Now, pardon me while I bear my shoulders for a flogging: Though I'm a Street Fighter fan, I'm not a disciple of the series, so I'm a bit fuzzy on why Super Street Fighter II Turbo is included on the SNES Classic in lieu of the newer, slicker Super Street Fighter II. It's easy to understand why Turbo was chosen over vanilla Street Fighter II, but speaking for myself, I'd rather have Super Street Fighter II's new characters, new stages, improved sound (forget Guile's theme, Cammy's theme goes with everything, and Fei Long's stage music is one of Street Fighter's most under-appreciated pieces), and sharper graphics.

I guess it's a little like choosing between food, water, and oxygen. As much as you need all three, you're going to check out quickly if you don't have air. All the SNES iterations of Street Fighter II are superb, but a quick glance around the series' communities reveals Turbo is the preferred entry.

I suppose it also has the most nostalgia attached to it since its release year (1993) was a real sweet spot for the SNES. It was starting to gain ground over the Sega Genesis, its library shone, and the 32-bit generation was little more than a fairy tale. With no new consoles to save up for, people felt free to splurge on an upgrade to Street Fighter II. Super Street Fighter II, however, had to compete with Mortal Kombat and hype for the PlayStation, Sega Saturn, and Nintendo 64.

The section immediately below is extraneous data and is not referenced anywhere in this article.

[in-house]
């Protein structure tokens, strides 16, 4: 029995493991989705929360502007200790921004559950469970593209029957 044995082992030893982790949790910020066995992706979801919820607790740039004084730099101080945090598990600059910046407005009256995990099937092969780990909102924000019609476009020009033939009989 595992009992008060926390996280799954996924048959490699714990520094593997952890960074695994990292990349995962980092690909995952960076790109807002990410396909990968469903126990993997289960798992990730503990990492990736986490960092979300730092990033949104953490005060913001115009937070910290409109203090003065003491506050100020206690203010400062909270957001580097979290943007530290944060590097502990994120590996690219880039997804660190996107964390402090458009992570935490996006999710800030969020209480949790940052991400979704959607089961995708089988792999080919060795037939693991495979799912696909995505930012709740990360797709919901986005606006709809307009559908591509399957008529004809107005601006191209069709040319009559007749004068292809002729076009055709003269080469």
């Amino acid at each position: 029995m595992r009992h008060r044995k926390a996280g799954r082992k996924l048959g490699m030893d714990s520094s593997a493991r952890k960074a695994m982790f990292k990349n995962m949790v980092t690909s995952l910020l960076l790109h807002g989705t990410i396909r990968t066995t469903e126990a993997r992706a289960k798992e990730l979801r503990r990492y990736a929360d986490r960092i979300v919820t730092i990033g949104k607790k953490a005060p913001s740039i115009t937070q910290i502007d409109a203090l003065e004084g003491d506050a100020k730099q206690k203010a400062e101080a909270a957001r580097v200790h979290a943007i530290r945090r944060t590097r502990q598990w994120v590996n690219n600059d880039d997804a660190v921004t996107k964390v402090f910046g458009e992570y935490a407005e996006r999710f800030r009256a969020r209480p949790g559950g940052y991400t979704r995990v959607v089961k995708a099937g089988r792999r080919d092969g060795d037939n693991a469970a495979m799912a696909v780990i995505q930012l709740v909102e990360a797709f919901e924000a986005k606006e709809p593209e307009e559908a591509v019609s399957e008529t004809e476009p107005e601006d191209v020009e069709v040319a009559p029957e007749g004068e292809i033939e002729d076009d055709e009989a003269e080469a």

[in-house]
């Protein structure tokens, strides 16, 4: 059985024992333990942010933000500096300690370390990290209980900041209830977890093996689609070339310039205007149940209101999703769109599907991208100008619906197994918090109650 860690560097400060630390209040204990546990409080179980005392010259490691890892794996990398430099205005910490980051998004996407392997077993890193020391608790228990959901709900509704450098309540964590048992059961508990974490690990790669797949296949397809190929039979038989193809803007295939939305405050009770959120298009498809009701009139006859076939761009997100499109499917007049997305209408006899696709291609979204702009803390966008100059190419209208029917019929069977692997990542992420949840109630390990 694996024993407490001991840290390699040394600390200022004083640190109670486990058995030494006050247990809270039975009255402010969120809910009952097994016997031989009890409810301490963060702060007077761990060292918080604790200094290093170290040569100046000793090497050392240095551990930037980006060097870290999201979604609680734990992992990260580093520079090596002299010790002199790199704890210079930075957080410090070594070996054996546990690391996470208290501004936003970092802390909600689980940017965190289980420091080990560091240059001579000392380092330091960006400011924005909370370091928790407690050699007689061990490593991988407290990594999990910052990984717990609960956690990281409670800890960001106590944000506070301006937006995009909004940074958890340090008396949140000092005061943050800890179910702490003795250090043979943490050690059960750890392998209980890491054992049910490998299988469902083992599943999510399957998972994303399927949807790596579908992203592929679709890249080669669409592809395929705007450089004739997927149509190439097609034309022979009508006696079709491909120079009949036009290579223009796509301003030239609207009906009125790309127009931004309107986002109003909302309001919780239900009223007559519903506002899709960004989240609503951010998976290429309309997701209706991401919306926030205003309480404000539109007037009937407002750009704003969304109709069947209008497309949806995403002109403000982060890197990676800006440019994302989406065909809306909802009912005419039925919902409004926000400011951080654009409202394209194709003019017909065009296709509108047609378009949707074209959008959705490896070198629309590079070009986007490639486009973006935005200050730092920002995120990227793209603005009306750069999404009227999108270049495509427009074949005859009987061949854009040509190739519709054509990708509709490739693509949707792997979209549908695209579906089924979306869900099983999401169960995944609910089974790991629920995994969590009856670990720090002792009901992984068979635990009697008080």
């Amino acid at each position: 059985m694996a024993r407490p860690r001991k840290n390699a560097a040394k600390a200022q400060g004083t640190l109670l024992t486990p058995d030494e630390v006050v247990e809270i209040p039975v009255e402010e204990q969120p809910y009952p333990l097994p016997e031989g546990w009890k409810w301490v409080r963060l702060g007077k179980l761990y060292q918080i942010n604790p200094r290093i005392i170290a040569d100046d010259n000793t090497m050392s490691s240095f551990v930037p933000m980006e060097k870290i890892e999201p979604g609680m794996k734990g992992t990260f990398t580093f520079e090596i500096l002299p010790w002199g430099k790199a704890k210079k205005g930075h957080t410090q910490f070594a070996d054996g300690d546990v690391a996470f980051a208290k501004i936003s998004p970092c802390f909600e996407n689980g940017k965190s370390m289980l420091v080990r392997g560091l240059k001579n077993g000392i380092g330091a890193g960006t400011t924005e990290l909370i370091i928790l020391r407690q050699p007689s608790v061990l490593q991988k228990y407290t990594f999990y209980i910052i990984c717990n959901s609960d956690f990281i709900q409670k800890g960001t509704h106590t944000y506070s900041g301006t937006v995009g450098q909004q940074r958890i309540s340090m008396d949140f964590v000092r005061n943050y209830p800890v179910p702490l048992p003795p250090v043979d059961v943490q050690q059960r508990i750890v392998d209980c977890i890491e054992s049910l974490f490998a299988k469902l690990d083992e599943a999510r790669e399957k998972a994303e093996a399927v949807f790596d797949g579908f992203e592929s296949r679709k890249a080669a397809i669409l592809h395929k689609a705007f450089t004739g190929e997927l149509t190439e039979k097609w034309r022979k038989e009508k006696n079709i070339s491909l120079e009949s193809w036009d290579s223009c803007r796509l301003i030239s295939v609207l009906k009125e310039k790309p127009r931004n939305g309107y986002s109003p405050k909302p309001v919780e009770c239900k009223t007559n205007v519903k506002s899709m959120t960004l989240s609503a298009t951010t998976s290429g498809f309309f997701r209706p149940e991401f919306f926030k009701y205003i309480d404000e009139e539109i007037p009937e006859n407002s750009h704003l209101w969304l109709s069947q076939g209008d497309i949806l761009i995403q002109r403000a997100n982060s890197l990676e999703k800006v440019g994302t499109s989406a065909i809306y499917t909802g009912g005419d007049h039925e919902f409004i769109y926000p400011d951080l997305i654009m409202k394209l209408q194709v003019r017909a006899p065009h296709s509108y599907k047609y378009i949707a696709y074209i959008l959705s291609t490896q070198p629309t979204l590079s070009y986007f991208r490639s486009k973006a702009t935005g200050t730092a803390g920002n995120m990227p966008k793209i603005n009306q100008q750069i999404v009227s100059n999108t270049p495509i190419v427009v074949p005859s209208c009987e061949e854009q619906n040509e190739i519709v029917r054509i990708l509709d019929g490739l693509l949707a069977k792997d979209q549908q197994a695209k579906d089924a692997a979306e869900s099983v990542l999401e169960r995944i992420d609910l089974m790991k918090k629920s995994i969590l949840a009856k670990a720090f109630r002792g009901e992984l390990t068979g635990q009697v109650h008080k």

One thing's for sure: Mechanically, Street Fighter II Turbo is a big jump over the original Street Fighter II. It's the furthest thing from a poor choice for the SNES Classic Edition. I look forward to marvelling at Ryu's toes again.

By some fans' measurement, Street Fighter II Turbo is the quintessential retro Street Fighter experience. I'd prefer Super Street Fighter II on the SNES Classic, but I guess it's ultimately like being forced to choose between petting a kitten or a puppy. Either way, I win.

5/5

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Nadia Oxford

Staff Writer

Nadia has been writing about games for so long, only the wind and the rain (or the digital facsimiles thereof) remember her true name. She's written for Nerve, About.com, Gamepro, IGN, 1UP, PlayStation Official Magazine, and other sites and magazines that sling words about video games. She co-hosts the Axe of the Blood God podcast, where she mostly screams about Dragon Quest.